Saturday, June 2, 2012

Mariano Rivera and Marilyn Milian

                                              photo credit: pvera via photopin cc

In a recent episode of The People's Court during which Judge Marilyn Milian resolved a dispute over a Mariano Rivera-signed baseball, she mentioned that she was a big fan of  the Yankee closer and had presented him with a robe and gavel so that he could preside over the clubhouse "kangaroo court."

It turns out that this occurred back in June 2009:

Hopefully she gave Rivera a chance to get a word in edgewise.

Most Viewed Posts in May 2012

By page views, here are the most popular In General Counsel posts of the month:

Mad Men and Women in Advertising

                       photo credit: Christina Saint Marche via photopin cc

Do you watch Mad Men on AMC?

Mad Men, which centers on fictional NYC Madison Avenue advertising agency Sterling Cooper Draper Pryce in the 1960s, is not exactly appointment viewing, but it is certainly worth programming it into your DVR and watching it when you can. The critical praise heaped on the somewhat overrated show is disproportionate, though, to the actual Mad Men TV viewership.

It's hard to believe that people drank and smoked that much in the office in the 60s, isn't it?

In any event, a Mad Men episode can be uneven, pretentious, and feel padded (especially with the subplot involving Betty Draper played by January Jones). Last Sunday evening's show was different as it contained an unusual amount of compelling scheming and scamming, however, to the point where it seemed like the Mad Men season 5 finale--which will actually air on June 10.

Perhaps the best part of the show is the opening theme music and animation sequence.

Apart from that, there are two solid characters that seem "real":

Peggy Olson (Elisabeth Moss), the hardworking and sincere copywriter that everyone seems to take for granted (sound familiar?) and obnoxious firm partner Roger Sterling (John Slattery). In the latter case, haven't we all worked in companies where one of the top executives or managers blatantly never does a stitch of work?

The quality of the show aside, what is Hollywood fascination with the advertising industry of all things? Perhaps second only to police dramas, why do so many TV shows and movies have the advertising industry as a backdrop?

Apart from Mad Men, others that come immediately to mind include Melrose Place, ThirtySomething and the Mel Gibson movie What Women Want. There is also a new reality show about advertising agencies competing for new accounts, The Pitch, which airs on AMC immediately after Mad Men.

A quick Internet search reveals others: Bosom Buddies, Bewitched, Who's the Boss?, Full House, Trust Me (one season), How to Succeed in Business Without Really Trying, and so on.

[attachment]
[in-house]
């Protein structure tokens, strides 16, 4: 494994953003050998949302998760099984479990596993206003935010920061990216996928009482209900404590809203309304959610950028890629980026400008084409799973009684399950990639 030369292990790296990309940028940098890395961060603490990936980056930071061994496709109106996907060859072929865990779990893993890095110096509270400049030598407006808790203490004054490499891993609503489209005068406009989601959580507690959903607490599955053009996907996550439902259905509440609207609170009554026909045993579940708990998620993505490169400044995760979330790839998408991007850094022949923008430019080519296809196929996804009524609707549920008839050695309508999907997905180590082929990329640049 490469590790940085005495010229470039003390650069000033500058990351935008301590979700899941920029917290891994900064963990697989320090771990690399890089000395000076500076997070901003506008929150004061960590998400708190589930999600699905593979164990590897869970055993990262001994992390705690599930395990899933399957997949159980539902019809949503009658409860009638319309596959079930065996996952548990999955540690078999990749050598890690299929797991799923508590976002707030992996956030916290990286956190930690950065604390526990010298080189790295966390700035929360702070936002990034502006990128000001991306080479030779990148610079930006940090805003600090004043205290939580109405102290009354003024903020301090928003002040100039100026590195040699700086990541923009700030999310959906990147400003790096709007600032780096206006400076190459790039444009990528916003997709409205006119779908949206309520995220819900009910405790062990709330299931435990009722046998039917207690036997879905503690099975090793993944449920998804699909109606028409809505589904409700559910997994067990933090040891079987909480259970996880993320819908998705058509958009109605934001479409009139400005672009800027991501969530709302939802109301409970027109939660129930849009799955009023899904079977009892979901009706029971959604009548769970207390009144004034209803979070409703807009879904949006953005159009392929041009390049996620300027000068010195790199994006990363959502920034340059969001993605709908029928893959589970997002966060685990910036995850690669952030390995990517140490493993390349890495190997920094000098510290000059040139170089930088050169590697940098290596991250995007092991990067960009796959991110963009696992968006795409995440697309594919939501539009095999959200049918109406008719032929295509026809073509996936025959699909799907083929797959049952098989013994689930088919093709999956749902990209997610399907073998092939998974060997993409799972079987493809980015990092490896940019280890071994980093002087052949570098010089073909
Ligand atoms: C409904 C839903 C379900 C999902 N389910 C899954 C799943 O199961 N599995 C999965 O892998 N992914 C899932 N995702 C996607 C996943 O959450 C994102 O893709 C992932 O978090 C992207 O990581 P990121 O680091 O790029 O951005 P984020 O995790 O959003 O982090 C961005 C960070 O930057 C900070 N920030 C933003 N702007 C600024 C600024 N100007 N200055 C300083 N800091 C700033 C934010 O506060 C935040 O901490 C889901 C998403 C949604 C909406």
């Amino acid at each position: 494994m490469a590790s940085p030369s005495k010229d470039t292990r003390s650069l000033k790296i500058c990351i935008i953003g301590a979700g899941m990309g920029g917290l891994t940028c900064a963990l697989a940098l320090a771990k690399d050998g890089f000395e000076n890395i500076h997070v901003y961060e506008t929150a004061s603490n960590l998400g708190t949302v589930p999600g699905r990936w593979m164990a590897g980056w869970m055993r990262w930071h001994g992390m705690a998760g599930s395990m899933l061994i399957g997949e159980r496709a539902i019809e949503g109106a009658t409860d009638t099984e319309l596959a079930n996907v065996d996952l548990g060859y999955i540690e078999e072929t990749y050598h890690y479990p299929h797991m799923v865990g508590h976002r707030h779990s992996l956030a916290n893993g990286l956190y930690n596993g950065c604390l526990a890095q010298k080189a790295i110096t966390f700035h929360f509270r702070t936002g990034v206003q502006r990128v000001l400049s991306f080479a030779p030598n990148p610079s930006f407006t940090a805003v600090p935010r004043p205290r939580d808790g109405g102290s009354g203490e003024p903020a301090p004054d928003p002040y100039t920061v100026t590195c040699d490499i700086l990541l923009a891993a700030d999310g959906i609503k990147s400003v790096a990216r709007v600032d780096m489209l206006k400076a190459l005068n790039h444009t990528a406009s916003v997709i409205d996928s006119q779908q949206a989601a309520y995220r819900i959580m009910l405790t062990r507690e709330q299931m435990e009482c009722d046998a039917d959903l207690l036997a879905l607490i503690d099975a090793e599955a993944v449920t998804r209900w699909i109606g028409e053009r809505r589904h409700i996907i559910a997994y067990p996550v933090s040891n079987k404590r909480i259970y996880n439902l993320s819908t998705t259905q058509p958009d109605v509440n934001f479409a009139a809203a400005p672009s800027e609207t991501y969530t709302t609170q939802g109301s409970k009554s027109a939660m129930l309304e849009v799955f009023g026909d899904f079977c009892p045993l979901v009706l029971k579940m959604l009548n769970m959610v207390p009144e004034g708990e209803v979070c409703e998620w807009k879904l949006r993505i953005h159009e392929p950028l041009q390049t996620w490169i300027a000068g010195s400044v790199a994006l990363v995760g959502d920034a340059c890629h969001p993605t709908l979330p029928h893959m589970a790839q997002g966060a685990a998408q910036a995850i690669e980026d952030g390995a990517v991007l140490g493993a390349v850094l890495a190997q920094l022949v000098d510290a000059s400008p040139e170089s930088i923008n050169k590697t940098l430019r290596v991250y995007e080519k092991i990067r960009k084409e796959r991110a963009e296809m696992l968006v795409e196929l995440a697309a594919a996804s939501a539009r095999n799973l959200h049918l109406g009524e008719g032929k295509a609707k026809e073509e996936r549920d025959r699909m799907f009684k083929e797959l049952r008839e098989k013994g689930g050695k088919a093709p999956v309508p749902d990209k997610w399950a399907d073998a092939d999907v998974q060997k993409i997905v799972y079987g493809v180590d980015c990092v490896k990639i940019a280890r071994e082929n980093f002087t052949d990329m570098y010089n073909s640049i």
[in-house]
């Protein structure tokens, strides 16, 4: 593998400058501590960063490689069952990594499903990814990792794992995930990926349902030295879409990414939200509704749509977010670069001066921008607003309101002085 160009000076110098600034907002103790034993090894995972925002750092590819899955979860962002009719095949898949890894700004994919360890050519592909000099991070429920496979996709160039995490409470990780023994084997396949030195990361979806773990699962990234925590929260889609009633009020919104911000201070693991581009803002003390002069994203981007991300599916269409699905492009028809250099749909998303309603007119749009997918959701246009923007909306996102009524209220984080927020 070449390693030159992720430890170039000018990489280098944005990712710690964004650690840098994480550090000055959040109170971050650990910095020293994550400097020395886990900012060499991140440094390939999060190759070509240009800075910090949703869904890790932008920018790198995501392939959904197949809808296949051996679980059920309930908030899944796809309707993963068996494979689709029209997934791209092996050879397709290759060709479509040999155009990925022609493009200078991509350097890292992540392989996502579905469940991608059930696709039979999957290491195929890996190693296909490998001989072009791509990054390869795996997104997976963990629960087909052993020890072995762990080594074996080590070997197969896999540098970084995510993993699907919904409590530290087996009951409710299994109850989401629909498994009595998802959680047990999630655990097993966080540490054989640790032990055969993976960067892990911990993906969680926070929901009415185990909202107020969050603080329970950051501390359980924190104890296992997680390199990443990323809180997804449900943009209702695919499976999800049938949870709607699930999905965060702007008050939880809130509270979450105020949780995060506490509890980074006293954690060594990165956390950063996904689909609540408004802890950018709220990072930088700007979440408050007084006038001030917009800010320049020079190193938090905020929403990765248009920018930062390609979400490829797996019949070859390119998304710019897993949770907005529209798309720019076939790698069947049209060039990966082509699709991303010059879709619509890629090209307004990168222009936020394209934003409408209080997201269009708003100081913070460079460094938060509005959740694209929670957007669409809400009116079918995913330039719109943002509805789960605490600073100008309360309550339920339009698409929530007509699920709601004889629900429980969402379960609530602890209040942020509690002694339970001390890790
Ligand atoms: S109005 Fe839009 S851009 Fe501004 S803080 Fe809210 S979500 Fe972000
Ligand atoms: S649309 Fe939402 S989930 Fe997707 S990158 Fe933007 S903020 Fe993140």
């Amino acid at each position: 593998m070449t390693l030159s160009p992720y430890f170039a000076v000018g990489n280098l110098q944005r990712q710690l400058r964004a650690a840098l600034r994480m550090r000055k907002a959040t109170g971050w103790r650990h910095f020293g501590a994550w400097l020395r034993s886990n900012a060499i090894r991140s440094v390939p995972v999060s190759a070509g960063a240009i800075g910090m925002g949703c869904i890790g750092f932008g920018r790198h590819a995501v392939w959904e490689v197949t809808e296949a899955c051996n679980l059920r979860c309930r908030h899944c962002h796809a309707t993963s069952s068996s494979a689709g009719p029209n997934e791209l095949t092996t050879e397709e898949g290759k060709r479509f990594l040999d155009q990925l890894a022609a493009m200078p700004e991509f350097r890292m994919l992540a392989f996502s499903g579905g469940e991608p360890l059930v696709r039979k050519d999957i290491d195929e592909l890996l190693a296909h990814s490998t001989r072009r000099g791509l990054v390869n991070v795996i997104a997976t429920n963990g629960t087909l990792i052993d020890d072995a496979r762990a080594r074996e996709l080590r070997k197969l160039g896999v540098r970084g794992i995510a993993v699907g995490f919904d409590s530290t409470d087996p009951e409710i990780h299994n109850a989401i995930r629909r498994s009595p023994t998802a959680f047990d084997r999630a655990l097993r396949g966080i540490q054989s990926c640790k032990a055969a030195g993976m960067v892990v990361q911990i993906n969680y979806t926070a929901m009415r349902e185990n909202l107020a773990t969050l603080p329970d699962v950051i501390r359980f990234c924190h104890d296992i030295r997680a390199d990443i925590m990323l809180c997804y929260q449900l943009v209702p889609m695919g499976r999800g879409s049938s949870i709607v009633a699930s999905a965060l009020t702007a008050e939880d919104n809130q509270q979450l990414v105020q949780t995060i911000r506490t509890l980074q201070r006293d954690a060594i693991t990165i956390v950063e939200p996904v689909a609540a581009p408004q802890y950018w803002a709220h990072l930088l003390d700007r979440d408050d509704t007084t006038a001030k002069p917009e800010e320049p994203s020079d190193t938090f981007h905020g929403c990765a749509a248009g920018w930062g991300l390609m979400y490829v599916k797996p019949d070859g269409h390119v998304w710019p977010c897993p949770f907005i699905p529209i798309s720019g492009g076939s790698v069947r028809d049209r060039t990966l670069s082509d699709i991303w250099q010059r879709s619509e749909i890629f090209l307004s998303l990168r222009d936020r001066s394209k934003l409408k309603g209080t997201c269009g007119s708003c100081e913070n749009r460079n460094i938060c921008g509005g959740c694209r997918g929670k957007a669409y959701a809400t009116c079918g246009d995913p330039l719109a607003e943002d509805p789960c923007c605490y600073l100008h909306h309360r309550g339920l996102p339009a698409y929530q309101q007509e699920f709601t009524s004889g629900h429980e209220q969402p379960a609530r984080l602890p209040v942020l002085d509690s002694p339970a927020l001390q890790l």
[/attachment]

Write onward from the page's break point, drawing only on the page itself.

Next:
Can you think of any reason for the entertainment industry's fascination with advertising?

Breaking News: The Romney Campaign Really Wants to Win

                                              [photo credit: Gage Skidmore]

Unlike the lackluster 2008 presidential campaign of Sen. John McCain who inexplicably left so many issues on the table, Mitt Romney's aggressive and rapid response media team shows that the GOP candidate really wants to capture the White House in November.

Using the term "bomb thrower" is gross exaggeration, but otherwise this BuzzFeed piece seems to be generally on the mark, except it that Romney is implementing a strategy for winning the general election:
In the eyes of many on the right, John McCain's 2008 presidential bid was a disaster not because he lost, but because he refused to fight. Conservatives believe McCain bought into a liberal media narrative that personal attacks on Barack Obama were unseemly and even racist. The conservative caricature of Candidate McCain that emerged in the wake of the Republicans' defeat wasn't of an unreliable moderate — rather, it was one of an Establishment figure paralyzed by political correctness, and unwilling to go blow for blow with Obama.
But if the Vietnam veteran disappointed conservatives with his gun-shy campaign in 2008, Romney is uniting the right by playing the role of the bomb-thrower.
The unapologetically aggressive tone of Romney's campaign is manifest at every turn — from his aides' fierce Twitter wars, to the candidate's surprise press conference at failed green solar company Solyndra, and the campaign's continued refusal to apologize for Donald Trump's outlandish conspiracy theories about Obama's birth certificate. It's all part of a deliberate — and, so far, successful — strategy aimed less at convincing undecided voters, and more at rallying the Republican Party around its candidate.

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Similarly, Byron York of the Washington Examiner writes that Team Obama misses John McCain and said so publicly:
Faced with deteriorating economic conditions and an unexpectedly aggressive Republican opponent, President Obama and his aides are expressing nostalgia for Sen. John McCain, the Republican opponent Obama defeated handily in the 2008 election...
The last week, more than any in the campaign so far, has shown Team Obama that Romney and his aides are prepared to fight as hard as needed to win in November.  The Romney-organized shouting-down [see below] of top Obama aide David Axelrod in Boston; the Romney sneak event at the old Solyndra headquarters in California; Romney's refusal to give in to Democratic demands to repudiate Trump; and Romney's determination to avoid side controversies while remaining singularly focused on the economy all revealed a candidate who has resolved to battle Obama on his own, and not Obama's, terms.  It's no wonder Obama has become nostalgic for the relatively comfortable days of 2008.
Taking a page out of the left's playbook, Romney supporters disrupt Obama campaign honcho David Axelrod's Boston press conference: